Daredevil

When people talk about the success of Marvel stuios in the past several years, they tend not to use Daredevil as an example of that success.

Le sigh.

I liked that movie.  I’m not defending it since it had numerous giant flaws, but I enjoyed it nonetheless .  Daredevil is my favorite comic character you see.  (After maybe Nightcrawler, but he is currently dead.)

I liked the Daredevil in the movie as he showed the aspects of the character I thought were my favorites.  But lately the comic book has reintroduced some of the fun swashbuckliness to the Man without Fear and I am reevaluating what I like about him.

For those of you who don’t know, Daredevil is Matt Murdock.  Lawyer by day and crimefighter by night.  As a child, Matt saved a man from an onrushing truck filled with toxic waste.  The waste spillage blinded him, but he found his other senses greatly enhanced and he is even able to use a 360 degree radar sense.  Now he fights crime while swinging from buildings with his billy club.

Daredevil is a study in contrasting character elements that make no sense.  That is the fun of the character.  Let’s look at some of them: vigilante vs. lawyer, disabled vs. super-hero, blind vs. enhanced senses, religious vs. dresses like the devil.  The most renowned storyline, Born Again, rationalized these contradictions by supposing that Daredevil is teetering on the brink of a mental collapse.  Basically, when forced to confront both sides of his identity it forces Daredevil to to implode psychologically.

That has led to some pretty nifty stories in the 25 years since Born Again was published.  But not a lot of fun stories.  Before Born Again Daredevil was also known as the Crimson Swashbuckler.  He had fun while fighting crime and often quipped in a similar fashion to Spider-Man. That aspect was not in the movie and only a few creators since Born Again have tried to show it again.  Karl Kesel and Joe Kelly both tried it a little in the 90s, but after the reboot in 1998 to Marvel Knights it was almost entirely the tortured Daredevil.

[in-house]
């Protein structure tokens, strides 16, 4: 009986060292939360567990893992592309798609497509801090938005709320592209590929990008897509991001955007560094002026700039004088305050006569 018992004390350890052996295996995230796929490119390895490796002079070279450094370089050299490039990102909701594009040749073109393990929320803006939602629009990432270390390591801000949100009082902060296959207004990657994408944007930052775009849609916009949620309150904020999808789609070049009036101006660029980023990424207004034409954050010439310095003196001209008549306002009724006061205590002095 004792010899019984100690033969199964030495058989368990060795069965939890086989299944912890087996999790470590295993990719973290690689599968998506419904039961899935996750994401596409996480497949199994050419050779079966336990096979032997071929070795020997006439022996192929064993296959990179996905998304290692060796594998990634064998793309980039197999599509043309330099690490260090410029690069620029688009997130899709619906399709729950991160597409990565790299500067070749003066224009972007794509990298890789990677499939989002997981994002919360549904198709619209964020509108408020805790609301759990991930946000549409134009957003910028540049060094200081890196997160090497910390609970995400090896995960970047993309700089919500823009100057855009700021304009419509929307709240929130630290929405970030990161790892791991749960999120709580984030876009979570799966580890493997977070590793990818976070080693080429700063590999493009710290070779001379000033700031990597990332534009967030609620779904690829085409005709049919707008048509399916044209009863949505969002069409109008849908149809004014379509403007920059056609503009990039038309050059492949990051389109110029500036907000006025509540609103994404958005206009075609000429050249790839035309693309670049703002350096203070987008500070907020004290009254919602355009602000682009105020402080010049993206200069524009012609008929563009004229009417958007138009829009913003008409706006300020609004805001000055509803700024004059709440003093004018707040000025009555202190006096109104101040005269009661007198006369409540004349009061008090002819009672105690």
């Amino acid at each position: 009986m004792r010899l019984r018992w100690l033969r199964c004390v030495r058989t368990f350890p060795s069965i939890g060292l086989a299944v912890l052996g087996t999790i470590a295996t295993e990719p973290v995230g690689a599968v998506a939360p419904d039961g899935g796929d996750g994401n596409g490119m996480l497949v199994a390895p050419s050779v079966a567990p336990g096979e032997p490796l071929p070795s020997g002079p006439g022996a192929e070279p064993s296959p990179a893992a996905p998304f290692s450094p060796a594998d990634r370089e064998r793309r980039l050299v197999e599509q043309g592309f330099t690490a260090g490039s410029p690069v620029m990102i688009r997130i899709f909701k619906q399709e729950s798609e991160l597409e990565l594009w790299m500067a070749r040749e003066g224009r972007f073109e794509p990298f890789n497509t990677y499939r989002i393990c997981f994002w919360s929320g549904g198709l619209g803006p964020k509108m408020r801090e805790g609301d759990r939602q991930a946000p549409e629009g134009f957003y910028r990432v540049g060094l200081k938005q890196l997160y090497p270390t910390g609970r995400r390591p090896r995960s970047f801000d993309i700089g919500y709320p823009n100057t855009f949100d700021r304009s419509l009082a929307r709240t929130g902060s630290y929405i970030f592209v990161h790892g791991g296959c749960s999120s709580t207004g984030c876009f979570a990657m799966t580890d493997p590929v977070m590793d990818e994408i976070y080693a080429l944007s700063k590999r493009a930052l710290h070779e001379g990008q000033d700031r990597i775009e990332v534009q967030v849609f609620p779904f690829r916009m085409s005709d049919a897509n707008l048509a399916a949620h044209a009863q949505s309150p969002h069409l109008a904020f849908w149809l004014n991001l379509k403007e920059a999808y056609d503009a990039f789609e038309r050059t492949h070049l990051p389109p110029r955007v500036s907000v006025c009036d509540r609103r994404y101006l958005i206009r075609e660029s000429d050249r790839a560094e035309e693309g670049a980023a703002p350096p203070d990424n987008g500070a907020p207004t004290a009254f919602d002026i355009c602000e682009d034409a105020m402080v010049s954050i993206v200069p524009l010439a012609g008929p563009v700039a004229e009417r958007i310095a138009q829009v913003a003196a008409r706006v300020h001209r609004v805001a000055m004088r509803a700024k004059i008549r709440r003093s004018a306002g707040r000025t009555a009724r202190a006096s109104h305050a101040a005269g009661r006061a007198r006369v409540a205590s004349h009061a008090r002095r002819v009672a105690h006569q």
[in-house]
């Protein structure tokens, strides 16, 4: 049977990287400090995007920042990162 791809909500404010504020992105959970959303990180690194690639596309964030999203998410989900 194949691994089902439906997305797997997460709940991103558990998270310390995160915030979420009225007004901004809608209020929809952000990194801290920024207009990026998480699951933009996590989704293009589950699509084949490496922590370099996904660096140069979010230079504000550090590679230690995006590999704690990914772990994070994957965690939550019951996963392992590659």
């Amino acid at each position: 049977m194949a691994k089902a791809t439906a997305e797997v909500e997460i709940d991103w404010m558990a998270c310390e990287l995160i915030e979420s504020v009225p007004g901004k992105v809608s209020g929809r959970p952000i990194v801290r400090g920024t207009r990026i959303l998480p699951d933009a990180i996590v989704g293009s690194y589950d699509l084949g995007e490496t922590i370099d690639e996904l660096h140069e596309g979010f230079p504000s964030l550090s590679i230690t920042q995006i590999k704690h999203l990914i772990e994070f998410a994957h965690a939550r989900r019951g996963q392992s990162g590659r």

In the last year Mark Waid has gone back to a lighter, funner Daredevil.  Now, I’d say that most of the comics success is due to the awesome art, but in part it works because Waid makes the funnier Murdock work without sacrificing the paradoxical complexities of the character.

(A word on art – Marcos Martin is one of the best artists working in modern comics, IMO.  I’d follow the book just for his art.  Paolo Rivera is exchanging arcs with Martin and has upped his game to compete with his contemporary.)

So that is what we have now.  All the complexity, add in fun and some of the best art of the over 500 issue run.

This book is currently kicking it.  Yay!

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2 thoughts on “Daredevil

  1. T-Roy says:

    daredevil is a wuss…wolverine would kick his arse.

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